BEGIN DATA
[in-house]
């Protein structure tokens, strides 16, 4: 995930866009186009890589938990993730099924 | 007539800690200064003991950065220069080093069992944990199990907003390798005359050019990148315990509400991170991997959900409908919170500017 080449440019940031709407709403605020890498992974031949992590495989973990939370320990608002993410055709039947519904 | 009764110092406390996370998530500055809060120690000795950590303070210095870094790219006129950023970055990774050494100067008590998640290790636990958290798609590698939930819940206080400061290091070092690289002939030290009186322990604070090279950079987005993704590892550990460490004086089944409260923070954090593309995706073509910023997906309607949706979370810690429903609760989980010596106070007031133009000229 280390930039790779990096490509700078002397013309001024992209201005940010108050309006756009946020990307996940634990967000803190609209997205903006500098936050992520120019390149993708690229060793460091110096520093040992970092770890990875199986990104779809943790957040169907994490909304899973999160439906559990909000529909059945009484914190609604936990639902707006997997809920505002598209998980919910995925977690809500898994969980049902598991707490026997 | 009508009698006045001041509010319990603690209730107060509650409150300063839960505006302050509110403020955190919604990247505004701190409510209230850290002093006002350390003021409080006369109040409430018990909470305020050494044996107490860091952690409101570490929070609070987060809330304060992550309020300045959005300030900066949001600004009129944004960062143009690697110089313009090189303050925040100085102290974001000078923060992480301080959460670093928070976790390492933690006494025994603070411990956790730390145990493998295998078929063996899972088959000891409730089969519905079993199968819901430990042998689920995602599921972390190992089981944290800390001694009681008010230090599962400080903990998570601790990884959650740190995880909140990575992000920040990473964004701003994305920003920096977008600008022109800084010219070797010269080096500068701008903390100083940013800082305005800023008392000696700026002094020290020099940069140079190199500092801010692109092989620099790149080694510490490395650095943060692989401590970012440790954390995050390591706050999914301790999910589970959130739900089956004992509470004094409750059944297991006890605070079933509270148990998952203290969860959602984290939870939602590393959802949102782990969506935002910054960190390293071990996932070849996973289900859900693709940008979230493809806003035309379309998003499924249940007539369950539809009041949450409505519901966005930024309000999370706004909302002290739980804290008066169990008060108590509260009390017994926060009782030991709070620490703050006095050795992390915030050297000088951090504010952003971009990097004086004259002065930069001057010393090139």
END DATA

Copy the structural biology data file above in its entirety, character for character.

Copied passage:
[in-house]
């Protein structure tokens, strides 16, 4: 995930866009186009890589938990993730099924 | 007539800690200064003991950065220069080093069992944990199990907003390798005359050019990148315990509400991170991997959900409908919170500017 080449440019940031709407709403605020890498992974031949992590495989973990939370320990608002993410055709039947519904 | 009764110092406390996370998530500055809060120690000795950590303070210095870094790219006129950023970055990774050494100067008590998640290790636990958290798609590698939930819940206080400061290091070092690289002939030290009186322990604070090279950079987005993704590892550990460490004086089944409260923070954090593309995706073509910023997906309607949706979370810690429903609760989980010596106070007031133009000229 280390930039790779990096490509700078002397013309001024992209201005940010108050309006756009946020990307996940634990967000803190609209997205903006500098936050992520120019390149993708690229060793460091110096520093040992970092770890990875199986990104779809943790957040169907994490909304899973999160439906559990909000529909059945009484914190609604936990639902707006997997809920505002598209998980919910995925977690809500898994969980049902598991707490026997 | 009508009698006045001041509010319990603690209730107060509650409150300063839960505006302050509110403020955190919604990247505004701190409510209230850290002093006002350390003021409080006369109040409430018990909470305020050494044996107490860091952690409101570490929070609070987060809330304060992550309020300045959005300030900066949001600004009129944004960062143009690697110089313009090189303050925040100085102290974001000078923060992480301080959460670093928070976790390492933690006494025994603070411990956790730390145990493998295998078929063996899972088959000891409730089969519905079993199968819901430990042998689920995602599921972390190992089981944290800390001694009681008010230090599962400080903990998570601790990884959650740190995880909140990575992000920040990473964004701003994305920003920096977008600008022109800084010219070797010269080096500068701008903390100083940013800082305005800023008392000696700026002094020290020099940069140079190199500092801010692109092989620099790149080694510490490395650095943060692989401590970012440790954390995050390591706050999914301790999910589970959130739900089956004992509470004094409750059944297991006890605070079933509270148990998952203290969860959602984290939870939602590393959802949102782990969506935002910054960190390293071990996932070849996973289900859900693709940008979230493809806003035309379309998003499924249940007539369950539809009041949450409505519901966005930024309000999370706004909302002290739980804290008066169990008060108590509260009390017994926060009782030991709070620490703050006095050795992390915030050297000088951090504010952003971009990097004086004259002065930069001057010393090139």